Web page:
Dear Sir,
Application for a review of the adjudicator's decision: Case No**********2190262744

I hereby respectfully apply for a review of the above decision given on *****(date) on the following grounds:

vi)the interests of justice require such a review.

I apply for this review on the basis that the adjudicator's written decision makes it it clear that they misdirected themselves as regards a material aspect of the law and by doing so rendered their decision to not allow my appeal unsound.

I refer you to para. 6 of the decision which states:
The bay is a permit bay not a general disabled person’s parking bay. The sign complies with the Traffic Signs Regulations and General Directions 2016. There is no right for a vehicle other than one displaying a Brent Permit 037 to park there.


I also refer you to the Traffic Signs Regulations, in particular para. 1(4) of Part 5 to Schedule 7 which relates to the permissible road markings in respect of a parking place of the type in question here and which is referred to at Item 6 of the Part 4 Sign Table. Para. 1(4) states:

4) Where the bay is reserved for an individual disabled badge holder, an alphanumeric identifier, with or without the word “ONLY” may be added after “DISABLED”.

It is axiomatic that as the adjudicator found as a fact that this was a 'permit bay' then the provisions of para. 1(4) i.e. that the road marking could carry the variant 'Disabled Permit 037', may not apply in this instance because this variant is prescribed only for use in respect of 'an individual disabled badge holder'. It is also evident from the decision that this issue was one on which the adjudicator placed considerable weight in reaching their decision to refuse my appeal.

This issue i.e. the use of an unlawful road marking, lies at the centre of my grounds of appeal and therefore I respectfully submit that the decision is materially unsound and that the authority may not use in their defence the marking of the highway contrary to law. Perhaps both parties to this appeal made errors, but with respect the authority are charged with a higher burden in terms of standard of performance. I accept that 'It does remain the responsibility of the motorist to check carefully on each occasion before leaving their vehicle so as to ensure they do so only as permitted. This includes making sure that any permit required to be displayed' but such a responsibility is difficult to discharge without possible error when the authority deliberately place unlawful markings on the road(and fail to ensure that all symbols on traffic signs are visible).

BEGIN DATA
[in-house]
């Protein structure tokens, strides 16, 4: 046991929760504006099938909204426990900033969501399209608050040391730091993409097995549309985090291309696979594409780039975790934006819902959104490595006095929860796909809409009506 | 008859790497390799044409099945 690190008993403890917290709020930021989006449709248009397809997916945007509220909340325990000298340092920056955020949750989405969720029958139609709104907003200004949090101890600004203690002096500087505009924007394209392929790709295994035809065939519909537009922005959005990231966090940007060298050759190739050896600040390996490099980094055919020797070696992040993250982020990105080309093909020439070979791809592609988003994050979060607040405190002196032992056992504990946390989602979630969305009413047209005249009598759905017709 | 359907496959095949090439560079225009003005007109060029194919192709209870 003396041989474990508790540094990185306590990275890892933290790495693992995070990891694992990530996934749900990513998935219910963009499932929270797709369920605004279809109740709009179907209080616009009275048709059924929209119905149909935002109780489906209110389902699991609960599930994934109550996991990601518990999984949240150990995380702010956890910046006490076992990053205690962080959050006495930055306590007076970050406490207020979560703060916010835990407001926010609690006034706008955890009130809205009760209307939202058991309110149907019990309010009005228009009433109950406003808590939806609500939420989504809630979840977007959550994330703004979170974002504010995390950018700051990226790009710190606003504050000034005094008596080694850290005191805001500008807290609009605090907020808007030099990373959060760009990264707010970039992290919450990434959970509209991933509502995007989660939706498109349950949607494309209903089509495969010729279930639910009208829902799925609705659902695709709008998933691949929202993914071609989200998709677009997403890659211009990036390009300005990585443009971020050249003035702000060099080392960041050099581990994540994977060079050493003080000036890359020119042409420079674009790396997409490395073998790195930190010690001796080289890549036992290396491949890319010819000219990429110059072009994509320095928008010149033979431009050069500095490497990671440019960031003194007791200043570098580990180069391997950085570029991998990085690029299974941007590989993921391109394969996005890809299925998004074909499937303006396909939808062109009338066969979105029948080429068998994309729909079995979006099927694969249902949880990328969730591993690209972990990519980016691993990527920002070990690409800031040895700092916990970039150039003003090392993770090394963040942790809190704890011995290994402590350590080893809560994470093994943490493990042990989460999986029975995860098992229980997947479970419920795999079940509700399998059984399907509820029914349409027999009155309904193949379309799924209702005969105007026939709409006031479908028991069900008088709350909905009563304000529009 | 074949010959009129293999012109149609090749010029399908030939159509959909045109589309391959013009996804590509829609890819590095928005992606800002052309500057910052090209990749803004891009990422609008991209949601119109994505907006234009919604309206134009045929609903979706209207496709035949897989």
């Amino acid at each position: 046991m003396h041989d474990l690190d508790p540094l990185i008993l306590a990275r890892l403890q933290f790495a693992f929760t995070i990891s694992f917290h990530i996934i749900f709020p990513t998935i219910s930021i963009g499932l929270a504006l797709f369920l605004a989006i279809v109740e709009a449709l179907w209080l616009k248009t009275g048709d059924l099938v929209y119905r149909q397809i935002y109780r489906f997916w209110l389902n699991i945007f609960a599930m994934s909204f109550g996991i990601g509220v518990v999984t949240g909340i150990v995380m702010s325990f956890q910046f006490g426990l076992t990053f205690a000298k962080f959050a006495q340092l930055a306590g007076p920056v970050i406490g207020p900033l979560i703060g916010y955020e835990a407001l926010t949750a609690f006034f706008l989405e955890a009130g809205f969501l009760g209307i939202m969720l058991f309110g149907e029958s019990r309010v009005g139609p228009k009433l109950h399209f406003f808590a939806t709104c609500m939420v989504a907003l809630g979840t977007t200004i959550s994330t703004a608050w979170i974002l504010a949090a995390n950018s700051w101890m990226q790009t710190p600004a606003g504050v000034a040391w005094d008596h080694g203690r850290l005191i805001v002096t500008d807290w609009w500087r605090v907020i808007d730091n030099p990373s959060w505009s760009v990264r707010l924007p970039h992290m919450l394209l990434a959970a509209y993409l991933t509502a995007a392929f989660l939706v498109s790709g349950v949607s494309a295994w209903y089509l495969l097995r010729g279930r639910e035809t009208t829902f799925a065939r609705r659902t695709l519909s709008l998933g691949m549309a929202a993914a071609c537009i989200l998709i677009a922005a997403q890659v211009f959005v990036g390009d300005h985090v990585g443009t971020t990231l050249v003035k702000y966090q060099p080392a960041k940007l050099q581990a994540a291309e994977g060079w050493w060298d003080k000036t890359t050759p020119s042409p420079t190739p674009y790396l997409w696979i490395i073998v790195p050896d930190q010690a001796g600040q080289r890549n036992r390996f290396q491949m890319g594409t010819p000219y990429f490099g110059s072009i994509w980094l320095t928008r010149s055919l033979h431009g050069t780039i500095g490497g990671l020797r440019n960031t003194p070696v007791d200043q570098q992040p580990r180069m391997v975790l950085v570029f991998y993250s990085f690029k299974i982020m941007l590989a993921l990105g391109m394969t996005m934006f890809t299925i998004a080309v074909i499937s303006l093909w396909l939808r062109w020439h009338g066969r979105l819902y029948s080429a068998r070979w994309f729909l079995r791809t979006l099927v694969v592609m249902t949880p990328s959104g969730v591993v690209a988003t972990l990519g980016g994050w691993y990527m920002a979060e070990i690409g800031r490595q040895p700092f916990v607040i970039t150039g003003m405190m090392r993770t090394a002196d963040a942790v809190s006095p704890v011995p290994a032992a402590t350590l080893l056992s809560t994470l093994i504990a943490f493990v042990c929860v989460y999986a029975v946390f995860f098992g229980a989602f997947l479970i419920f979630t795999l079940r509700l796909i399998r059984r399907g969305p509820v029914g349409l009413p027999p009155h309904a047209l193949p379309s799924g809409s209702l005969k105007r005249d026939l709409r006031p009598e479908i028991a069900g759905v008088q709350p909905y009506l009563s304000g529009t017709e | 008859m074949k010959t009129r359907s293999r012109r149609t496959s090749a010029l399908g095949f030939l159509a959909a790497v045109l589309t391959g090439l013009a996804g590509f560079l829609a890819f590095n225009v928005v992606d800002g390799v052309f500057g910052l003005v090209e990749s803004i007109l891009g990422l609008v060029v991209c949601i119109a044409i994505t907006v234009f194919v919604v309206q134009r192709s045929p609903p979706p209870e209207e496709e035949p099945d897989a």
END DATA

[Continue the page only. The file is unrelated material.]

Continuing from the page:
For the reasons set out above I respectfully submit that the decision was unsound and wrong are ask that a decision to allow my appeal be substituted.

Yours

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mum25
post Sun, 8 Sep 2019 - 17:12
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Thank you so much hcandersen. Apologies, I am not sure that I understand fully. Particularly the following:

'It is axiomatic that as the adjudicator found as a fact that this was a 'permit bay' then the provisions of para. 1(4) i.e. that the road marking could carry the variant 'Disabled Permit 037', may not apply in this instance because this variant is prescribed only for use in respect of 'an individual disabled badge holder'.